The reports highlights the positives of communities taking on responsibility for services previously provided by local authorities, encourages closer working with Town and Parish Councils, voluntary organisations, social enterprise organisations, and actively encourages the adoption of public service mutuals.
Libraries get several mentions, including a case study of Suffolk Libraries, and the statement that:
“Many public libraries have an established track record in providing opportunities to facilitate this. Many are actively developing their role as community hubs bringing together local people, services, and organisations under one roof. There is a growing number of public libraries which are directly run or managed by the communities themselves or as mutuals by the people who work in them (or as a combination of the two), with varying levels of support from local councils at all levels.”
This is further supported by the promotion of the Mutuals Support Programme 2 and the mutuals masterclasses commissioned by DCMS and run via the Libraries Taskforce and strategic partners.
Whether the rosy ideal of the Civil Society Strategy matches the actual reality on the ground remains open to vigorous debate. It certainly seems mismatched with the warnings coming from the LGA and the many instances of hollowing-out taking place in library services.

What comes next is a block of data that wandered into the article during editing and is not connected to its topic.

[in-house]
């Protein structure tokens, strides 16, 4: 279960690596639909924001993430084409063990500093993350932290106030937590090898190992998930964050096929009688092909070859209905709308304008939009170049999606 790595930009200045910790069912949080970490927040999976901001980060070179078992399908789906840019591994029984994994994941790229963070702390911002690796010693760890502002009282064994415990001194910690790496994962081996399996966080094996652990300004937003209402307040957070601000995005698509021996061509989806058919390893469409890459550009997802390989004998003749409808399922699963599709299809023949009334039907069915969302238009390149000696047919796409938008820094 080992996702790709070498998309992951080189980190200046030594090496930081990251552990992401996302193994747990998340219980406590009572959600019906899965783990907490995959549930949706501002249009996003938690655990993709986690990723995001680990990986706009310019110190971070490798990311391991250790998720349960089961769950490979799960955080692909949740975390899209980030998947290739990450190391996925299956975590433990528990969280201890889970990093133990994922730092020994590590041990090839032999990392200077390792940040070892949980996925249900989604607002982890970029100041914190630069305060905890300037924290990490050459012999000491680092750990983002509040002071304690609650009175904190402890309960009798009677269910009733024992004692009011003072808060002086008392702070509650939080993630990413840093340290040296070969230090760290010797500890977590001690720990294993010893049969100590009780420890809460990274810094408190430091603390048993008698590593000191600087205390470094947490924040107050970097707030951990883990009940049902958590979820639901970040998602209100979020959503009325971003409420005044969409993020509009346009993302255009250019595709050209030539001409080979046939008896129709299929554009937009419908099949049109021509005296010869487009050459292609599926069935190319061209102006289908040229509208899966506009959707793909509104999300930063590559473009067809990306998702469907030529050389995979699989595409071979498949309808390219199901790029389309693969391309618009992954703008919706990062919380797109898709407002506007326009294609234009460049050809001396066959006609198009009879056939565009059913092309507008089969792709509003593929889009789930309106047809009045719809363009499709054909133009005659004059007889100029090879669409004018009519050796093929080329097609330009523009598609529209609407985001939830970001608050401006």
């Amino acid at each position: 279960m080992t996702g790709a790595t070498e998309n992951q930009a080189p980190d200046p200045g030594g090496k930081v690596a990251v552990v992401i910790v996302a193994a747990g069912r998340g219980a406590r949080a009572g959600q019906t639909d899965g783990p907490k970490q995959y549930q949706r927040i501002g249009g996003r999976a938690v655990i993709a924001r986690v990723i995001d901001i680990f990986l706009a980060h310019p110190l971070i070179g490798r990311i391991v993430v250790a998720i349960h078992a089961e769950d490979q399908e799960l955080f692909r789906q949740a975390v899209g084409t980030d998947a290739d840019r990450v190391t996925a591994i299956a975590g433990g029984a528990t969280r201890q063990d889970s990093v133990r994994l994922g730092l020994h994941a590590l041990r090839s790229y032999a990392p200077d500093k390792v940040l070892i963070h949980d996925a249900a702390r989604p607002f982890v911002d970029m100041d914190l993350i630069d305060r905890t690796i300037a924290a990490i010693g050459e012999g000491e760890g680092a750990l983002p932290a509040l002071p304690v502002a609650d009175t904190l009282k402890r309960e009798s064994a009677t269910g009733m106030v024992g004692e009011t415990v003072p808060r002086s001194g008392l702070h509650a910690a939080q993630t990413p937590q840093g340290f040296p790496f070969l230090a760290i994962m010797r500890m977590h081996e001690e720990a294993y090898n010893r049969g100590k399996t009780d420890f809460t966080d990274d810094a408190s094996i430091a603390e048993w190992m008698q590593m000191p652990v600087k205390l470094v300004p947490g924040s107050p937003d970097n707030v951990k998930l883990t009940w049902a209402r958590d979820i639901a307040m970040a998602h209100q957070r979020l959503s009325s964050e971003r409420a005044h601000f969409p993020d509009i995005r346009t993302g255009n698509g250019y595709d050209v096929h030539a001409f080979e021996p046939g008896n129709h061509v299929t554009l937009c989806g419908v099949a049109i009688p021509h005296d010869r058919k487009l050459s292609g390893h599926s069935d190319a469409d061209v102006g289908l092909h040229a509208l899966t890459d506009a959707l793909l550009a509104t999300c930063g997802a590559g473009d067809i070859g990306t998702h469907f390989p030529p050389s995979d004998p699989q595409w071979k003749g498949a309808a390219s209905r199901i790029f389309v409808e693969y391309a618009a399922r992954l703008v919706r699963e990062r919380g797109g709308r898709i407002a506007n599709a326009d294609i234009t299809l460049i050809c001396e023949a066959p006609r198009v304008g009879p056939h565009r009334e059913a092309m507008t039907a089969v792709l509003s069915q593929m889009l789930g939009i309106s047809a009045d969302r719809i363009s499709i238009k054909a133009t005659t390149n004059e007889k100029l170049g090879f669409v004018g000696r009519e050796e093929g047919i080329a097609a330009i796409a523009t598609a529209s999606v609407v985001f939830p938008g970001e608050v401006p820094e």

A recent analysis by CIPFA reported in Public Finance outlines how the ‘Government is increasingly shifting the costs of public services on to citizens as the effects of austerity continue.’ The article states that “One way the government has tried to save money and avoid the need for tax increases is by asking members of the public to contribute more in other ways – from volunteers running libraries to people paying a greater share of the cost of defending themselves in court.”
The report states that many neighbourhood services – such as waste collection, food safety, road maintenance and libraries – have sustained the deepest spending cuts of all the services looked at.
The fact that libraries, like many public services, need additional funding for revenue and infrastructure rather than just project funding, should be uncontestable. How and by whom that funding is provided is very much an ongoing conversation.
The direction of travel advocated by the present government would seem to indicate a delivery matrix of a smaller core statutory service with a mixture of in-house and commissioned models, underpinned by a second tier service (mostly non-statutory) run by community groups, volunteers, and parish/town councils.
Whether this satisfies the definition of a comprehensive and efficient library service seems a moot point when Councils are faced with very real budget reductions and in some instances the issuing of 114 notices.
But to a certain extent to only concentrate on the issue of funding is miss the point as to why libraries need protecting in the first place. And it has never been because of any failure in relevance or adaptation on the part of libraries.
Finance is only one part of the equation. The main issue is ideology and for the past eight years the government has been wedded to austerity, privatisation, and the ‘small state’ doctrine. And it is this dogma, coupled with fiscal policy, that has resulted in the contraction, commercialisation, and outsourcing of public services such as libraries.